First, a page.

What 3.9% Unemployment Tells Us About the Economy

What 3.9% Unemployment Tells Us About the Economy

What 3.9% Unemployment Tells Us About the Economy

The drop in the unemployment rate, which had held steady for six months, was hailed by President Donald Trump, who has taken credit for the robust health of U.S. economy.

The Labor Department outlined the gains in its latest jobs report Friday, which showed the number of unemployed Americans was 6.3 million.

Employment gains were broad-based across industries, with largest increases in business services, health care, education, construction and manufacturing.

Among the major worker groups, the unemployment rate for adult women decreased to 3.5 percent in April. "Why this tightness is not feeding into greater average hourly earnings growth remains a bit of a puzzle".

Economists polled by Reuters had forecast payrolls rising by 192,000 jobs in April and the unemployment rate falling to 4 per cent.

"This jobs report is truly a mixed bag", said Mark Hamrick, senior economic analyst at financial information website Bankrate.com. Over the past year, wages have come up by an average of 67 cents, or 2.6 percent.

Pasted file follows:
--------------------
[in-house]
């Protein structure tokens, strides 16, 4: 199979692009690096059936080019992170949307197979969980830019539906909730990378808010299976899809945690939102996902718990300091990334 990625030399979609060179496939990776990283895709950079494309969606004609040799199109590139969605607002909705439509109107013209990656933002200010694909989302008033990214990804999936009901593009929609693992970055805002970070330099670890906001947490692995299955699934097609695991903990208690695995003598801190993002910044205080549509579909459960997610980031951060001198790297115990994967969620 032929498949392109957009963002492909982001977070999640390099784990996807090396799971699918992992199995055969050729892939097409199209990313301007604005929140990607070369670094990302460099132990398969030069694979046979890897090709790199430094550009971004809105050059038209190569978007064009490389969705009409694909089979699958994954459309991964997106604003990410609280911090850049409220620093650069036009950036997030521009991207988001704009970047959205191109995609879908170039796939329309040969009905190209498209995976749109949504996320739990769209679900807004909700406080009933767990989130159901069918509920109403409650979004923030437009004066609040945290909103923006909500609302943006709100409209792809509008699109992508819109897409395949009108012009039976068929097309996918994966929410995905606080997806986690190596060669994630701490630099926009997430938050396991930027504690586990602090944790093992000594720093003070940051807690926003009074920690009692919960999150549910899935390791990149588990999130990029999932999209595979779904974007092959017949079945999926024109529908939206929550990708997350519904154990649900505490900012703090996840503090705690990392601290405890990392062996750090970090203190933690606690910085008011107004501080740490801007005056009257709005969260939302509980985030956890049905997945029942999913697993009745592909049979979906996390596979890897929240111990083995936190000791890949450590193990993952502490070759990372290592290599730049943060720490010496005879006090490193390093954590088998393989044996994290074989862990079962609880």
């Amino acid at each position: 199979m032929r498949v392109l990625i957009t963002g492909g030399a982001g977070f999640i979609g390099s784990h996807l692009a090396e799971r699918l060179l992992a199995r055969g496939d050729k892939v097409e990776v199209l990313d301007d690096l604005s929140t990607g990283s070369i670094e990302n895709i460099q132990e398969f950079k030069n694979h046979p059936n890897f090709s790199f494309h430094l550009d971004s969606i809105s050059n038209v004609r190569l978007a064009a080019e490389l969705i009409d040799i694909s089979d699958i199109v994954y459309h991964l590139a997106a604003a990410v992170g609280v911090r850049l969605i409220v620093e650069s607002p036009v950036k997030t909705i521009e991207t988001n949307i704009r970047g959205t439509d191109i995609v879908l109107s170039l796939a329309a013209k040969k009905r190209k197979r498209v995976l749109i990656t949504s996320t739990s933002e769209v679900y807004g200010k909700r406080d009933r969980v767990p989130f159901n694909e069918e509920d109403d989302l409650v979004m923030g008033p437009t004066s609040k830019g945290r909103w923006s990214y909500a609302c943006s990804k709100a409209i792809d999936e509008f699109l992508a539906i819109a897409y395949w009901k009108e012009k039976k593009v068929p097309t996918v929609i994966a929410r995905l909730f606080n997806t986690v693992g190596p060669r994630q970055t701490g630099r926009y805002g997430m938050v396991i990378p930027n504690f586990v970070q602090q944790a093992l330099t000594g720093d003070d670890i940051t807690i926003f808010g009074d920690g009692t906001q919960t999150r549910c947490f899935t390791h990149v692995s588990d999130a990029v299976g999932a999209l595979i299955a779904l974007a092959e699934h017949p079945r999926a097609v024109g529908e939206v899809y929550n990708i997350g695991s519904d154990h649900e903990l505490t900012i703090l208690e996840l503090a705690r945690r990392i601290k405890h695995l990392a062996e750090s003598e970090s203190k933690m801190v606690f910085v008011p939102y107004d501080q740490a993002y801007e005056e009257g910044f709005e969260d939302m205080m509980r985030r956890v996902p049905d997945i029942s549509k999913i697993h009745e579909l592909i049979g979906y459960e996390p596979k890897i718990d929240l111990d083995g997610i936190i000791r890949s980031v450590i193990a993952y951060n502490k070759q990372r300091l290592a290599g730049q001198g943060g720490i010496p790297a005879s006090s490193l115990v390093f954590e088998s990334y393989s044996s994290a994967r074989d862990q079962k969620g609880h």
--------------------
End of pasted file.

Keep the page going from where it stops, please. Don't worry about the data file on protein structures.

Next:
But the Alaska job market is still in the doldrums, with unemployment the highest in the nation at 7.3 percent, even while almost 9,000 people left in the previous year.

Unemployment fell as low as 3.8% in April 2000, in the waning days of the technology boom.

"Wages were up 2.6 percent year over year, suggesting that inflation pressures are not building up in the economy", LendingTree Chief Economist Tendayi Kapfidze said of the results. Blue: absolute numbers; Red: As a percentage of the noninstitutional population 16 years and over.

Mining, a category that includes not just coal and metals but jobs in oil and gas fields, added 8,000 positions, partly because of a rise in oil prices.

President Trump celebrated the report. Americans are getting back to work as weekly unemployment insurance claims are hovering at their lowest levels in over 45 years, and more than 2.6 million Americans have stopped collecting food stamps since the start of the Trump Administration. But auto manufacturing, government and wholesale trade all shrank.

"Sooner or later, we're going to be running out of workers if the recovery continues, and that will put more upward pressure on wages", Alan Krueger, a Princeton University professor, said on Bloomberg Television. And the contraction in America's labor force will put limits on growth - and fiscal pressure on Social Security - unless we start implementing policies that make having children less hard for America's young people, and that allow more prime-age workers to enter the country through immigration.

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